Geothermal Energy Installers in Arkansas

Little Rock skyline

Arkansas is aptly nicknamed The Natural State, from the majestic Ozark Mountains to the incredibly diverse collection of thermal springs, lush forests and flowing rivers. The abundance of hot springs in the area showcases the geothermal energy potential, which will be vital as residents transition to clean, sustainable power generation. 

How Does Geothermal Energy Work?

If you’ve ever observed an active volcano or steaming water puddles at the Hot Springs National Park, you’ve seen geothermal energy in action. Deep below the Earth is a layer of hot molten rock, which heats groundwater, creating steam and hot water, which rises through cracks in the ground. Once it reaches the surface, this fluid is harnessed to power the electricity turbines. 

Geothermal energy is considered renewable because the Earth continuously produces heat. This stable supply makes it a more reliable power generation resource than other clean energy sources like wind and solar. Modern systems have zero greenhouse gas (GHG) emissions and have up to 20 times lower lifecycle emissions than natural gas. 

Heating and Cooling

Geothermal heat pumps facilitate the transfer of heat from within the Earth to and from a building as the seasons change. That means the pump moves heat from the ground into your home during winter and transports it away during summer. The Department of Energy estimates these systems could sustainably heat and cool over 40 million U.S. homes by 2050.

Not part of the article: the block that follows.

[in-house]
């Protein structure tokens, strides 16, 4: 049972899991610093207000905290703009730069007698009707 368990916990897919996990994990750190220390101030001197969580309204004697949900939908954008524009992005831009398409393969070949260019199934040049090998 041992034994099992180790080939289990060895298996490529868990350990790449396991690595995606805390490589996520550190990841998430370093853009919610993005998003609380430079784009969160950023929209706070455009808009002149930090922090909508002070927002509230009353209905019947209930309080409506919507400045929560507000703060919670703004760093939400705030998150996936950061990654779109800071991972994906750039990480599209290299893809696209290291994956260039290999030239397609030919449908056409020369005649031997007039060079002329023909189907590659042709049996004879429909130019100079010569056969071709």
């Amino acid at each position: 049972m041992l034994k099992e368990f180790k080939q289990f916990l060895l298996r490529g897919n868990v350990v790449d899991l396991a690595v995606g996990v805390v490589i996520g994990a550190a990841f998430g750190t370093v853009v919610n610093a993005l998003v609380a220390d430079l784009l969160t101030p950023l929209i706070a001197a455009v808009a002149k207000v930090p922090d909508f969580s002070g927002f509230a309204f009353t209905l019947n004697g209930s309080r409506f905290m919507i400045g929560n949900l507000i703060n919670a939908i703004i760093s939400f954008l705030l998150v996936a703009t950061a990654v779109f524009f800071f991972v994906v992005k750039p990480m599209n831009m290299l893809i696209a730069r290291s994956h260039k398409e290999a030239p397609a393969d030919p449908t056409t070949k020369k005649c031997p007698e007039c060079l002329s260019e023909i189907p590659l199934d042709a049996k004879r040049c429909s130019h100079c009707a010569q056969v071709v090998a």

Is Arkansas Exploring Geothermal Energy?

Geothermal electricity generation remains a relatively untapped resource in Arkansas, as hydroelectric, solar and biomass energy systems currently dominate the state’s renewable energy portfolio

However, plans are underway to implement next-generation geothermal technologies across the southern states of Arkansas, Texas, Mississippi and Louisiana. This project would expand the scope of geothermal generation across the regions and increase the total capacity from roughly 3,700 megawatts to 90,000 MW by 2050. Developing and deploying innovative energy storage solutions could ramp up this supply to 300,000 MW. 

Can I Install Geothermal Energy in Arkansas?

Residents can implement geothermal energy systems in Arkansas. You’ll need to contact local geothermal installers to have them assess your home’s unique installation requirements. These are the biggest considerations in any geothermal project: 

  • House size: The larger the property, the higher the capacity of the ground source heat system required
  • Land availability: The land must be large enough to accommodate the entire geothermal infrastructure. 
  • Soil composition: The subterranean properties must be able to support geothermal systems. For instance, very loose sand and gravel may be unsuitable for the installation as they are poor heat conductors. 
  • Existing ductwork system: Modern geothermal heat pumps rely on a home’s ductwork infrastructure to supply heating and cooling. If your property does not have this framework, you must have one installed before implementing a geothermal system.
  • Permits: Most municipalities require residents to obtain a permit to install a geothermal heating and cooling system. The application and review processes can take weeks or even months, impacting your project timeline. 

What to Look for in Arkansas Geothermal Energy Installers

Installing a geothermal energy system is not a DIY project. It requires specialized knowledge of subsurface engineering and condition monitoring. Knowing what to look for in a ground source technology installer is essential to selecting the right service provider. These include: